Radcliffe was the Wellington branch manager at Adams Bruce. His staff found him distant and solitary, though he gave parties for servicepeople during the war, being too old to go himself, and made them all sign his visitors' book. He ate alone in cafes, often returning to work in the evenings. At times he entertained men on a couch in his office.
In 1946, Radcliffe was found battered and strangled. He was shockingly battered: almost every possible injury had been inflicted on his head, but he had died of throttling. The pathologist determined that he had been sexually aroused at the time of his death, some time before midnight. He had not been robbed. He did not smoke, so a number of dead matches of a foreign type ("redheads") near the body established that the killer was probably a pipe-smoker.
When police questioned the staff at the factory it turned out they all knew he was homosexual. The caretaker knew that he took men back for long sessions in his office in the evenings, where he had a settee, and one clerk had accused Radcliffe of trying to seduce him, but nothing had come of the accusation.
A 13 year old schoolgirl on her way home from basketball practice had seen two men near the factory that evening, one very tall, well built and smoking a pipe, and wearing a heavy leather coat.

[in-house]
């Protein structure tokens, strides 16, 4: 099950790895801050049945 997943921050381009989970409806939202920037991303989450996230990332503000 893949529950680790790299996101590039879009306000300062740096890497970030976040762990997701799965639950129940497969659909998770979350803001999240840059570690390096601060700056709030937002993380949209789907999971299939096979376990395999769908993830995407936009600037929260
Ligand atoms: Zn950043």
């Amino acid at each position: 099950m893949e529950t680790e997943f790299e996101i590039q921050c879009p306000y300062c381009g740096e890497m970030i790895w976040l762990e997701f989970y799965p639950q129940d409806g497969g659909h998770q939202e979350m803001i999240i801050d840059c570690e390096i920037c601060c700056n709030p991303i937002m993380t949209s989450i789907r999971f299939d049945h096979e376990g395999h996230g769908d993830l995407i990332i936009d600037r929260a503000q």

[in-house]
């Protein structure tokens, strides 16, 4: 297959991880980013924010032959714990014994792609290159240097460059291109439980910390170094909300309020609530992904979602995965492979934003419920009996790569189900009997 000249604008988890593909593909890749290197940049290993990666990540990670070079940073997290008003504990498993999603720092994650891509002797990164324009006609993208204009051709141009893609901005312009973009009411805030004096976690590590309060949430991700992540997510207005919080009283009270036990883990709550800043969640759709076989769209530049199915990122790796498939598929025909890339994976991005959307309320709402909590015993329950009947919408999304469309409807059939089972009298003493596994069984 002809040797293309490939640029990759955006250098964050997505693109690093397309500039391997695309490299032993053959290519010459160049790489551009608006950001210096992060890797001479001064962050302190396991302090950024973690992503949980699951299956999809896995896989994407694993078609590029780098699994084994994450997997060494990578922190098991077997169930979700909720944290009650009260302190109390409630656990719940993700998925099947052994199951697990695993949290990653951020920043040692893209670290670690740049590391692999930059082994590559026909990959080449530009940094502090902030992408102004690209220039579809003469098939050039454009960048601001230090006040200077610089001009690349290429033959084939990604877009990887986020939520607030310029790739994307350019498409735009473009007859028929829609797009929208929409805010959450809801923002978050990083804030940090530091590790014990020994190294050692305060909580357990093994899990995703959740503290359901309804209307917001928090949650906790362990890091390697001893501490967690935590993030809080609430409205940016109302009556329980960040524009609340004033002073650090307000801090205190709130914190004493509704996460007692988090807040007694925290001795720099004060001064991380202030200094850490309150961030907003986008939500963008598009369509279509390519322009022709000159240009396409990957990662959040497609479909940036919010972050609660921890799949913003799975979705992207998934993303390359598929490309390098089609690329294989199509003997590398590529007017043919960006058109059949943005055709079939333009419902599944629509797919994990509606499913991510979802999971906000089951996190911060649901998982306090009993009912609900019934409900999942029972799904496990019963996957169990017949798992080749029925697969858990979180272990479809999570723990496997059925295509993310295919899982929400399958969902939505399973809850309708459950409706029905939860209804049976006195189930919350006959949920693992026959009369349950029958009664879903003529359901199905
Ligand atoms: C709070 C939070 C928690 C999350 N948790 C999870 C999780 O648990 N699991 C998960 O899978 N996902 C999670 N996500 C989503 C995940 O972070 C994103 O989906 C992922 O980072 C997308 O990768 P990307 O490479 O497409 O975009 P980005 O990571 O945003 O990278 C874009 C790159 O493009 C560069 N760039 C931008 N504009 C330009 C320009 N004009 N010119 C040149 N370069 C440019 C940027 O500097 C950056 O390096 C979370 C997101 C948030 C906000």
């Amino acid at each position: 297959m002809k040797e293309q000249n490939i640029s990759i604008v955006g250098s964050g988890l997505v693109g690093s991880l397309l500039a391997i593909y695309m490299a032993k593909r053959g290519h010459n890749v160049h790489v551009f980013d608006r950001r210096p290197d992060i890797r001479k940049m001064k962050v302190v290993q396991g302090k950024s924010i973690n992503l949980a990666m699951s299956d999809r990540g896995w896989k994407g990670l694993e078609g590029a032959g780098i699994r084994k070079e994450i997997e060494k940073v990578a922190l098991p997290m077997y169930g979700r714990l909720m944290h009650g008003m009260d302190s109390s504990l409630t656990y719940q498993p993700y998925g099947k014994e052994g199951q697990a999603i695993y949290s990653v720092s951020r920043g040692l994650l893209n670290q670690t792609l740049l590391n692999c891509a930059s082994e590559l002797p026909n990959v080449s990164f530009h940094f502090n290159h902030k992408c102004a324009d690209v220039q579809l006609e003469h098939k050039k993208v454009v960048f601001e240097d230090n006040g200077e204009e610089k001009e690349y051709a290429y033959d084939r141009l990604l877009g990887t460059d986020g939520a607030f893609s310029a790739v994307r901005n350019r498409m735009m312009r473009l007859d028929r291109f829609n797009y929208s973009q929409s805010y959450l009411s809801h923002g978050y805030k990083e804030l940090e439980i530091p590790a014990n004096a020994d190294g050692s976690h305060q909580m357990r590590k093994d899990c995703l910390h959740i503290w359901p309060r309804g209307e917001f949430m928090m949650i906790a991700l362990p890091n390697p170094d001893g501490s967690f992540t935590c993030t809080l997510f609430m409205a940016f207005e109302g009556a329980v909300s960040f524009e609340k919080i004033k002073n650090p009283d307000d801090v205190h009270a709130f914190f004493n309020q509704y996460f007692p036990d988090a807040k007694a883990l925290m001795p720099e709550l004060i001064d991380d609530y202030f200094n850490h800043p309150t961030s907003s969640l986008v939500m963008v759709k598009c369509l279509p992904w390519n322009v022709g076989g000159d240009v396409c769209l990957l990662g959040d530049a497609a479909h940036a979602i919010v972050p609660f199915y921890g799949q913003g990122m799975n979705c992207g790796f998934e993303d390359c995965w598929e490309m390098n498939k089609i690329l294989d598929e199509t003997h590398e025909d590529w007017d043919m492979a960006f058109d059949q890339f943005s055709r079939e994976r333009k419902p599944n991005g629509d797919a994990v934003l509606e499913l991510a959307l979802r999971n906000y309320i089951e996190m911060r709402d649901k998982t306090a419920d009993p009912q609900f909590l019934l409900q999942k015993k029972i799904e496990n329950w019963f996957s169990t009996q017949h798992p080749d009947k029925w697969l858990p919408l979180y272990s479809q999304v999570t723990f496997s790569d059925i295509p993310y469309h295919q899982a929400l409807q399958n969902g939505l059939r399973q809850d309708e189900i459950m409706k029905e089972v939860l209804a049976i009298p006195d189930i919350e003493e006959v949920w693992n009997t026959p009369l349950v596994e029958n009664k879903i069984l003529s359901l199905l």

Because of the foreign matches, enquiries focussed on ships that had been in port at the time, and one in particular, the "Themistocles". Ten of its crew said they were homosexual, and another eight probably were. Virtually the whole crew had leather jackets. Police enquiries, international and thorough, ran aground, and the murderer was
Today there is a name for what probably happened, though it is a bad one. It is called "homosexual panic" but it would be better called "homophobic panic": a man finds himself sexually involved with another man, or even just the object of a man's sexual attraction, and when he can not cope with the conflict between his own lust and the violence it does to his self-image as heterosexual, he translates what would otherwise be self-loathing into blind rage.
Miles Radcliffe is only one of many gay men to be killed by men they would have made love to. Astonishingly, courts have often sympathised with the killers, and "homosexual panic" has been a successful defence to a charge of murder.